APIs are essential for developing web applications, and they provide you with all the functions you need to read and write data on the server. The public REST APIs let you fetch data from an external resource to display them on your screen.
When designing an API and for using it, there are certain best practices that developers follow. Let’s take a look at some of them.
When designing an API, there might be an endpoint that provides you with all the user data. This endpoint can return thousands of entries, even those records that the user does not need. Here API pagination plays a crucial role in helping to solve this problem.
The API designer writes the API so that it only sends a specific set of records with a single API call. The developers can use query parameters to specify the page number to get the next set of records.
The API designer should design the API in a way that makes it fault-tolerant. It is the practice where the API designer reminds the developers that outages sometimes happen, so they should plan to handle scenarios accordingly if the API does not respond. This way, the failure of the API invocation does not lead to a failure at the client side.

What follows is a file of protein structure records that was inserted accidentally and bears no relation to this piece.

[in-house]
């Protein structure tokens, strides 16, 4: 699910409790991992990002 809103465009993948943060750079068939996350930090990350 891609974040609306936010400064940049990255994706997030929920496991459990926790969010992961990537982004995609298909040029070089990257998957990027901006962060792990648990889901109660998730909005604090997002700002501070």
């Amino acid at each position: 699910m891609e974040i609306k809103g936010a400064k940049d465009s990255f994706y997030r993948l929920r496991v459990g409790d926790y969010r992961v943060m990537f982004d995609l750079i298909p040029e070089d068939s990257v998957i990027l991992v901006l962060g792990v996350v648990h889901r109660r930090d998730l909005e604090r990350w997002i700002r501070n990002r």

The user may send too much data, or the API request can not be properly executed because of a network issue. In these instances, you would need to have a fallback in place. Here you can set up API timeouts where the user request will fail after a certain amount of time, and the user will get a status code of 500.
If your API is public, you must ensure that the developer will not run into a cross-origin resource sharing problem (CORS). Otherwise, they will not be able to fetch data from your API.
If you introduce changes that will break your API, it would be a good practice to version it. So, developers have something to fall back on before finding time to update their codebase to the latest API release.